Other areas focus on different math. Graph theory stuff comes up alot in AI work. Physics comes up alot (not everything needs a full physics engine, knowing equations for newtonian motion lets you fake lots stuff).

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The linear algebra stuff is definitely required. Games use affine transformations for everything. You need to know your vector and matrix math for most parts of game development. Graphics use it for transforming stuff to the screen (especially stuff in shaders). AI uses it to determine stuff about where other things are in relation to an entity (dot products / cross products / relative matrix transformations).

Other areas focus on different math. Graph theory stuff comes up alot in AI work. Physics comes up alot (not everything needs a full physics engine, knowing equations for newtonian motion lets you fake lots stuff).


Is that for most of the Game Development or only specific areas? I've actually heard almost the exact same thing from another professional developer, which is kinda why I made this thread. To me, it sounds like it refers specifically to working on the engine itself and not so much the others areas of development. (besides the AI comment)

Understand though, at this point I'm am almost completely ignorant on everything it takes to make a game or what really goes into it. I understand a few things, but not very much at all. (please don't take this as asking you to explain the development process A-Z)

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Yes, you need to learn at least vector algebra. Don't try to avoid it!

If you take a look at the forums, people can't make a freaking Look at matrix or face an object to another. That's sad IMHO.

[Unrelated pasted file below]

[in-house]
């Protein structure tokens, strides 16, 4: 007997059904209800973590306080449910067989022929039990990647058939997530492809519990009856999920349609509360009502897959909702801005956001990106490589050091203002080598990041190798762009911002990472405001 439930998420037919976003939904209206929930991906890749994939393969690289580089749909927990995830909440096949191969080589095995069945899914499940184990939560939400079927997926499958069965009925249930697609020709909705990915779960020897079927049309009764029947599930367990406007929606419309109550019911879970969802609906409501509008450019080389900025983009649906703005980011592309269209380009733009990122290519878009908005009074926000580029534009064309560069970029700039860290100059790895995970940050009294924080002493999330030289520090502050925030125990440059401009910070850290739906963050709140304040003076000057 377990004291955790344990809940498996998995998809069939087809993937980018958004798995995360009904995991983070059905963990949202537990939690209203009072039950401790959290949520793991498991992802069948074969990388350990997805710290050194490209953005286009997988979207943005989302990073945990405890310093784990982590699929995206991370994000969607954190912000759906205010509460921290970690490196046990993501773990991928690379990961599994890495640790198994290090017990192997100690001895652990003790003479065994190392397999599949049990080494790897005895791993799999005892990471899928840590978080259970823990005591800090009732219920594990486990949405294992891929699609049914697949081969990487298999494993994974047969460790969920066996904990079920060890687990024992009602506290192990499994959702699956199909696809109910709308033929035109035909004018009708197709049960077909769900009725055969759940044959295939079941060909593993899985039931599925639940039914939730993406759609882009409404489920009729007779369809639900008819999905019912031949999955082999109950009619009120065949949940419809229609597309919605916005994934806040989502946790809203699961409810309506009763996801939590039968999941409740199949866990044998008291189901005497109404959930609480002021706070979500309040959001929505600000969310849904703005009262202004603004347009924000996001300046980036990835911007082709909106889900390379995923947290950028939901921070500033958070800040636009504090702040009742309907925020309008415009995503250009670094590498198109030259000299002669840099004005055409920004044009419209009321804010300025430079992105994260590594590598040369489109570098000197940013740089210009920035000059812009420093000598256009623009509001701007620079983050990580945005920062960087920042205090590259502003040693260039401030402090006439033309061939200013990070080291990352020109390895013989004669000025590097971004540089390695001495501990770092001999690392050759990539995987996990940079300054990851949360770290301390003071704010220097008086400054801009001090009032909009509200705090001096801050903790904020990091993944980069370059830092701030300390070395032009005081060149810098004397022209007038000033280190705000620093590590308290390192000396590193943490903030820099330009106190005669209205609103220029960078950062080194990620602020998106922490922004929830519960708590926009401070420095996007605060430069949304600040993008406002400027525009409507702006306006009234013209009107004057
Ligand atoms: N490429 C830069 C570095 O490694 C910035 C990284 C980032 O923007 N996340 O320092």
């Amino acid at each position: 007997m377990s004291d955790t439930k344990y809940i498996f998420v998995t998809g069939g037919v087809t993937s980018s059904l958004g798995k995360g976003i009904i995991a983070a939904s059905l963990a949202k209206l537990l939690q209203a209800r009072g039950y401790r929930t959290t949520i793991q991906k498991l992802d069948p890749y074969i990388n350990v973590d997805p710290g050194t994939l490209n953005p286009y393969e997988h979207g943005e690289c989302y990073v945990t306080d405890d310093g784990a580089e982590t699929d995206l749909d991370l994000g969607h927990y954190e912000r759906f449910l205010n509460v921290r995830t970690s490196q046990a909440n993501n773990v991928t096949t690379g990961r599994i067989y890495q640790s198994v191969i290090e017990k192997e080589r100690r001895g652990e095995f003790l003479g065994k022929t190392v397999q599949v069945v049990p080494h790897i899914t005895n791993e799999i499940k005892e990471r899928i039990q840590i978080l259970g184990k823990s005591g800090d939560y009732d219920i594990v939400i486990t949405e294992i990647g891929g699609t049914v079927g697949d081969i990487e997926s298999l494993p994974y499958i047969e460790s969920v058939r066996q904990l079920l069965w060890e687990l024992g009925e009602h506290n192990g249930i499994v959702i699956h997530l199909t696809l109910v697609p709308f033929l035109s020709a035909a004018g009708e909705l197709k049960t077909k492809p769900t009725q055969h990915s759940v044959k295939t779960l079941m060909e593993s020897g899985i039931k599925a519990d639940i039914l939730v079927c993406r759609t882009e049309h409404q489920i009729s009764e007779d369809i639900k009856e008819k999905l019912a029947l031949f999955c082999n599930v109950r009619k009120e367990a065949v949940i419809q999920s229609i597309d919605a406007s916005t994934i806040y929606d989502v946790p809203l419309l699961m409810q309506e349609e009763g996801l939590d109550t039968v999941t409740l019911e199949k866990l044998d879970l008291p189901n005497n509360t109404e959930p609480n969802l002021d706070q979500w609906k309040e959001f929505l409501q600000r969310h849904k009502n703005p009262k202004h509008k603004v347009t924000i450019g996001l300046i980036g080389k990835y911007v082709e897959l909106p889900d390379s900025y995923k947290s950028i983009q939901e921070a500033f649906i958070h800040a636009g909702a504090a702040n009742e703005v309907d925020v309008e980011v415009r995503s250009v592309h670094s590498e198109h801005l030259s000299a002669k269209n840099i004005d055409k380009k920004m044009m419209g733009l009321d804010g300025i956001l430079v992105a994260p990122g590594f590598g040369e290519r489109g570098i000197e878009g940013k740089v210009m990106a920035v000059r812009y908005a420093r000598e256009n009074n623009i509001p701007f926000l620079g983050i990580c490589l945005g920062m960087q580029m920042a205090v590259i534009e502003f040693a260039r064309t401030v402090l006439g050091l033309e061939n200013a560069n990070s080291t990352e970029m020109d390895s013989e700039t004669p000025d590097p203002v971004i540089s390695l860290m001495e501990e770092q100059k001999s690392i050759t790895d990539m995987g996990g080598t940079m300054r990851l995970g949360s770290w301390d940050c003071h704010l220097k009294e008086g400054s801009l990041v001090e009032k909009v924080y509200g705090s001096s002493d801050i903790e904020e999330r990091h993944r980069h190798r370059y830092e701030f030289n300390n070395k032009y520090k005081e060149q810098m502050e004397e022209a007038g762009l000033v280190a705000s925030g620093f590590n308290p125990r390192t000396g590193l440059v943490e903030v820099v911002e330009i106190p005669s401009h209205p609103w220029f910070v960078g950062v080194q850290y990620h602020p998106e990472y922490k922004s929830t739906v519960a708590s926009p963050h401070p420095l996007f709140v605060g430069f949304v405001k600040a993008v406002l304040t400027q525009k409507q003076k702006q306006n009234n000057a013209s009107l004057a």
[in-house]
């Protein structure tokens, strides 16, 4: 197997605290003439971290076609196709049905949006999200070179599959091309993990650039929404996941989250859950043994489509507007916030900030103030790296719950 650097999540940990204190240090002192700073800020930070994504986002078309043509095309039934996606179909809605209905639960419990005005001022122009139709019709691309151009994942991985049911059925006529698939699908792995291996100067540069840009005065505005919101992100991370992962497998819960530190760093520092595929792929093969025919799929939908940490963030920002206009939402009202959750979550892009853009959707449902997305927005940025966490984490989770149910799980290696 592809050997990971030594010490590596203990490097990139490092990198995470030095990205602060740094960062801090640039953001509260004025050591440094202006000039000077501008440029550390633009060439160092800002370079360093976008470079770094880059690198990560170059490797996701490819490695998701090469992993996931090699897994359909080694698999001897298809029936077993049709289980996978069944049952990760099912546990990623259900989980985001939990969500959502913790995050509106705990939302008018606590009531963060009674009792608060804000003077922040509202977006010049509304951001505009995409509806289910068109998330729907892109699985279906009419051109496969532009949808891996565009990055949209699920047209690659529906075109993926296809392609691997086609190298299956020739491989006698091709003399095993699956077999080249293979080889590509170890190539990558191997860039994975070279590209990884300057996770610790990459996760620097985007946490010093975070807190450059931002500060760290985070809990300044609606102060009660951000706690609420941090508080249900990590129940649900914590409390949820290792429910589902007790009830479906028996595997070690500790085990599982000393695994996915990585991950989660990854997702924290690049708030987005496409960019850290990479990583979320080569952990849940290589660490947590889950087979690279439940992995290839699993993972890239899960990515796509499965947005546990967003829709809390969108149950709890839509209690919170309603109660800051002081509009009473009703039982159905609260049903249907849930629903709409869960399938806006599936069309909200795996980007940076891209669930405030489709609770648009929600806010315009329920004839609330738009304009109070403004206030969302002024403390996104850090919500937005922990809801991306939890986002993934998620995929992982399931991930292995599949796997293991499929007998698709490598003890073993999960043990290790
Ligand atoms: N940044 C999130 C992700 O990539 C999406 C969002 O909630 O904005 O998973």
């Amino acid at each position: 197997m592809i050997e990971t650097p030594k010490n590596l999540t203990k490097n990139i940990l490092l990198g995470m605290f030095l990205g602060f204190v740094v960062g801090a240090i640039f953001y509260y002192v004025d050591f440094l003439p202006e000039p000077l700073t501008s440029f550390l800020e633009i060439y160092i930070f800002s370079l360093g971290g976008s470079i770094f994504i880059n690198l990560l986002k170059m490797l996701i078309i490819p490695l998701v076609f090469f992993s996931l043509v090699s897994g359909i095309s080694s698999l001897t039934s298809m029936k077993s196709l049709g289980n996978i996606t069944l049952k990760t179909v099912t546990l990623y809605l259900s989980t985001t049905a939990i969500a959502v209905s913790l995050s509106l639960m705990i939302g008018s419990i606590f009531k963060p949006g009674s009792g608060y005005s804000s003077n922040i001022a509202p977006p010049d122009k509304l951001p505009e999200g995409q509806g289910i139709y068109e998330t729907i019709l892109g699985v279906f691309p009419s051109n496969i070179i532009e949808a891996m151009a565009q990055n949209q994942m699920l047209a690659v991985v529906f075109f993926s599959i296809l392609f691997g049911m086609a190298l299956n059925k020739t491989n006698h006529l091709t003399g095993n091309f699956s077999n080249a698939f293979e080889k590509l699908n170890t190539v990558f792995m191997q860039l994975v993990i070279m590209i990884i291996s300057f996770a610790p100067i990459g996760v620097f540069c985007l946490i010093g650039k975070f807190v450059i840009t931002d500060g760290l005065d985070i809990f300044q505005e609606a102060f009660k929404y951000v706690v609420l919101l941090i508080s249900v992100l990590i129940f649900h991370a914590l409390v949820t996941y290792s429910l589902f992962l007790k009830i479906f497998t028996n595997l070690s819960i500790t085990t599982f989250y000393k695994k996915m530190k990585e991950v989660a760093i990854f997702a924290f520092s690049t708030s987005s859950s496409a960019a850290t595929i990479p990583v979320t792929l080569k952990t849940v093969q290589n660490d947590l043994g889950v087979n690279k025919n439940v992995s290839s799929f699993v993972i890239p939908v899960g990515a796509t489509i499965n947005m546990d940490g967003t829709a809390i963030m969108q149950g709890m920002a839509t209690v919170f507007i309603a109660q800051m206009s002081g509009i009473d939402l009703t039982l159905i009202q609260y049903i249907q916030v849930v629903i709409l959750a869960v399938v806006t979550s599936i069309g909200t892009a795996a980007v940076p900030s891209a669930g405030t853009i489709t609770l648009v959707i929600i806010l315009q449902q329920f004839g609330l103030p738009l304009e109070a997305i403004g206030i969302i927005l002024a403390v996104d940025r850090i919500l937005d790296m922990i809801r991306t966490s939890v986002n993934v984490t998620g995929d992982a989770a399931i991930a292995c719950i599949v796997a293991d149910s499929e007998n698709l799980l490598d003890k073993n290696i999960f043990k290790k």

If you don't want to learn it, don't be a game programmer.

Okay, today's situation is different: now everyone just asks for solutions on the net and ask others to do the thinking for them. So in the end, you don't need to know maths. If fact, you don't really need to know anything: you just put together stolen code and others' brainwork.

Rant over.

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Is that for most of the Game Development or only specific areas? I've actually heard almost the exact same thing from another professional developer, which is kinda why I made this thread. To me, it sounds like it refers specifically to working on the engine itself and not so much the others areas of development. (besides the AI comment)

Understand though, at this point I'm am almost completely ignorant on everything it takes to make a game or what really goes into it. I understand a few things, but not very much at all. (please don't take this as asking you to explain the development process A-Z)


Think about it this way. To an extent, games attempt to mirror reality (an exaggerated reality but still reality). In our reality we have Math to explain just about everything. From the area within a circle to the acceleration due to gravity is all used in math. And since math explains our reality, and games MIRROR that reality, you'll need math to explain just about everything that goes on. You'll need it for collision, acceleration, 3D anything, particle effects, 3D audio, water detail, terrain mapping, etc etc etc

You don't have to understand the development process to see what real life things are imitated in games. ^^

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Think about it this way. To an extent, games attempt to mirror reality (an exaggerated reality but still reality). In our reality we have Math to explain just about everything.
<snip>


You know, I never really thought of it that way, but that makes total sense. Thanks a ton and thank you KulSeran.